Bolivia nabs mining official over death of deputy interior minister
The government in Bolivia has detained a high-profile official in the mining industry over the deadly beating of the country’s deputy interior minister.
Carlos Mamani, the president of the National Federation of Mining Cooperatives of Bolivia, was arrested along with two of his deputies and dozens of other miners, 40 in total, for the killing of Deputy Interior Minister Rodolfo Illanes amid a bitter Thursday strike, officials said on Saturday.
Illanes, who had traveled to the town of Panduro, 80 miles (130 kilometers) south of La Paz, to mediate in an industrial dispute over mining laws and dwindling paychecks, took a fatal beating by striking mine workers on Thursday, and a later autopsy revealed that he died from the heavy blows to his brain and thorax.
Last week, striking miners had blocked a highway, which lead to clashes with police, leaving at least two miners dead and 17 police officers injured.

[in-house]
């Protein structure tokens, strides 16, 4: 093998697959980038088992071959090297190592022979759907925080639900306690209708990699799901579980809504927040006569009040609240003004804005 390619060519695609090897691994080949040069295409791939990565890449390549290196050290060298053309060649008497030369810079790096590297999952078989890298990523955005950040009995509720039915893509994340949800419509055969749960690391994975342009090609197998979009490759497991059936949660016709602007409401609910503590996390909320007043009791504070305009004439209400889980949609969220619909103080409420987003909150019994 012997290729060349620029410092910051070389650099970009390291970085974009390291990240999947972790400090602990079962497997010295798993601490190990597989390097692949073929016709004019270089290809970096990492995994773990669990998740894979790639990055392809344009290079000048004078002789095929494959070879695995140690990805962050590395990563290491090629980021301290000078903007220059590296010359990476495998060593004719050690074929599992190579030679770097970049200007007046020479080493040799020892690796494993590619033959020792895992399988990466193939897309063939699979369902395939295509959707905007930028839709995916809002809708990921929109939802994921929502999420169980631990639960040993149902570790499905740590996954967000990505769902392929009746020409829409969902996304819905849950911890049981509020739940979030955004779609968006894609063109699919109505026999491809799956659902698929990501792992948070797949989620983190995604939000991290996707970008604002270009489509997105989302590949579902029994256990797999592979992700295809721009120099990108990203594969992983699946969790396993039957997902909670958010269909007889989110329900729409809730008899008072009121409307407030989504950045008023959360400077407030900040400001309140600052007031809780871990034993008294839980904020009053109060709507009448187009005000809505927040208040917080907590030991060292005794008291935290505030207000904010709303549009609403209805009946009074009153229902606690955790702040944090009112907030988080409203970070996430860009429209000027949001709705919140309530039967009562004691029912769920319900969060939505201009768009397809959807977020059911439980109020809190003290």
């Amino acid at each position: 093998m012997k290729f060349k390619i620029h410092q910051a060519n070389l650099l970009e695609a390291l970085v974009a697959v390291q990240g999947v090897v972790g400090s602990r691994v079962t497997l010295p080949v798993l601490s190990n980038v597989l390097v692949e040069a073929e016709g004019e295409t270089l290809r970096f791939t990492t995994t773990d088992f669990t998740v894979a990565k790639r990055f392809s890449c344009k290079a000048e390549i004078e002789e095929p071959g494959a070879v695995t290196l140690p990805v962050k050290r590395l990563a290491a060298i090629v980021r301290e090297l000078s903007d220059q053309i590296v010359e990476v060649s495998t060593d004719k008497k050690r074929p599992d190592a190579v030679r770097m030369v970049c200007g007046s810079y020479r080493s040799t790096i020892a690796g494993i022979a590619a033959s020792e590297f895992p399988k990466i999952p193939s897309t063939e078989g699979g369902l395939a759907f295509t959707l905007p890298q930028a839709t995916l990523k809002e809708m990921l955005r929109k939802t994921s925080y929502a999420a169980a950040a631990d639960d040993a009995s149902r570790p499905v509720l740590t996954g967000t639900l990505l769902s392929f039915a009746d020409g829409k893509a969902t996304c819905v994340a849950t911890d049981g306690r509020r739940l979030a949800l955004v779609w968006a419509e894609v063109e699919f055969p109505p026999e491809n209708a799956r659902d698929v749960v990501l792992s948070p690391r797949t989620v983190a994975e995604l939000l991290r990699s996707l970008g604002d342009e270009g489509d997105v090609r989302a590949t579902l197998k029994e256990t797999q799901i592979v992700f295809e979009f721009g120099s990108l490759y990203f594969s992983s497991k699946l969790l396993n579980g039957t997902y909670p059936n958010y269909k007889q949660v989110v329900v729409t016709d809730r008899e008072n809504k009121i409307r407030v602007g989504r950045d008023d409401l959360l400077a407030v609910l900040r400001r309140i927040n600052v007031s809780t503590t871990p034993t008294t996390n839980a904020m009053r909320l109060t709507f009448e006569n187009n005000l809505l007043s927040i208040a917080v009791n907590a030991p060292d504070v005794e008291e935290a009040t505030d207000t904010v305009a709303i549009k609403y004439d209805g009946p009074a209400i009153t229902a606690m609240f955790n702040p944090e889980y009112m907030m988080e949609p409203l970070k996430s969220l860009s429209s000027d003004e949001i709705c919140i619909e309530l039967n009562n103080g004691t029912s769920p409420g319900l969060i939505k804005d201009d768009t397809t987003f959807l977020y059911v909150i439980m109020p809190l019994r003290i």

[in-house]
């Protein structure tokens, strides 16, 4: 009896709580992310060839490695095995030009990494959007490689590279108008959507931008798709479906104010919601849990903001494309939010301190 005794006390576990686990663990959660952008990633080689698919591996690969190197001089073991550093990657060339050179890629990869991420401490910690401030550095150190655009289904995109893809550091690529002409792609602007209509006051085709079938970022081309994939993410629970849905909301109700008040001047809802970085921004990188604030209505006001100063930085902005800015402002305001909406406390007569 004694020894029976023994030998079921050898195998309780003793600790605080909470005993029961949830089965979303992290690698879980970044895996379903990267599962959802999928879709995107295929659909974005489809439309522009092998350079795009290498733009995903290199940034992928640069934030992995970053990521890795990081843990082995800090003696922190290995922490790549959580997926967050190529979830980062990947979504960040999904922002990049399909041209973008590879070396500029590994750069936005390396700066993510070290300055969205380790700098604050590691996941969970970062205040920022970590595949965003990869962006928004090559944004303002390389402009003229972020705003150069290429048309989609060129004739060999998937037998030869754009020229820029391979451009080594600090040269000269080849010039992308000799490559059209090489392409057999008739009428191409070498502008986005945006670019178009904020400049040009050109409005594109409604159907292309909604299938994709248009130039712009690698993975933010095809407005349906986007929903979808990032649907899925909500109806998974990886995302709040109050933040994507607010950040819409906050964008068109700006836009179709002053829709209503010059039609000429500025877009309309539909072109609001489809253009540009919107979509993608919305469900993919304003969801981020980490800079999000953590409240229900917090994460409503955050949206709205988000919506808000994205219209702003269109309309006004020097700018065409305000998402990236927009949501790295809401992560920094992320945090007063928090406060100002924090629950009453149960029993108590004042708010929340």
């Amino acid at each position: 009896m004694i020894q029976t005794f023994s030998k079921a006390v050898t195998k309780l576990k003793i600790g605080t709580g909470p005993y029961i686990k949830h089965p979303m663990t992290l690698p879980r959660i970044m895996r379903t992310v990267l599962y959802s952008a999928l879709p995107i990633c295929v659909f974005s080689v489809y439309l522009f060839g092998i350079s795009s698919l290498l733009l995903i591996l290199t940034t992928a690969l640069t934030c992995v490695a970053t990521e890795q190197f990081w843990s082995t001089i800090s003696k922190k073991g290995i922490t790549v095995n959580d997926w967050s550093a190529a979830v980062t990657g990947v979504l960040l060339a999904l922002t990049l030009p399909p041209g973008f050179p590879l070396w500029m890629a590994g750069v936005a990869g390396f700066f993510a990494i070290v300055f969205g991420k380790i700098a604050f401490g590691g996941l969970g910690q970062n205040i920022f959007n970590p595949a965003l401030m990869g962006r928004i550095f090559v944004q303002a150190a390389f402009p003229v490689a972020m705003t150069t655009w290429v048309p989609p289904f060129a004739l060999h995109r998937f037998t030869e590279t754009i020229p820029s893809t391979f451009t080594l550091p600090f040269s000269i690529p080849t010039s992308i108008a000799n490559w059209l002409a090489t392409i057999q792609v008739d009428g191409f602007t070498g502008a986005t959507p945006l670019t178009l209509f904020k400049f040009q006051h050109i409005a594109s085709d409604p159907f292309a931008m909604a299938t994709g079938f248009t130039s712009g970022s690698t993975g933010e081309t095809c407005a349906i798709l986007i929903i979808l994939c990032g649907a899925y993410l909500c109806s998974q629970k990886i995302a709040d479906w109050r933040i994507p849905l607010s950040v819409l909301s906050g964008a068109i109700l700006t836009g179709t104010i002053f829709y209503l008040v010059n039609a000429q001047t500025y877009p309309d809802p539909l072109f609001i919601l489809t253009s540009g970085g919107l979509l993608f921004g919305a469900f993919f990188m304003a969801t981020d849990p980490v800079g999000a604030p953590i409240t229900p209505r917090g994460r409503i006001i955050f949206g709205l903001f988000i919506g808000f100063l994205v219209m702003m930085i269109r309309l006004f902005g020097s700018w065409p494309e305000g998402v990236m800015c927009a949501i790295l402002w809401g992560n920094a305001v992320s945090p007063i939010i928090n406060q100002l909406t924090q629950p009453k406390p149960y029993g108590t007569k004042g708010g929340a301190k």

On Friday, the striking miners cleared off their blockade on the highway in Panduro and returned to their camps.
A funeral Mass was held for Illanes in La Paz.
On Saturday afternoon, Mamani and two other federation officials had been charged by the Public Ministry with involvement in Illanes’ death.
Mamani is one of the “Los 33” miners, who were trapped 700 meters (2,300 feet) underground in a Chilean mine in 2010 and survived a record 69 days underground before their rescue in the internationally-covered 2010 Copiapo mining accident, also known then as the “Chilean mining accident.”
He was an expat back then and is now a leading figure among Bolivia’s miners, who work in cooperatives producing primarily zinc, tin, silver and gold.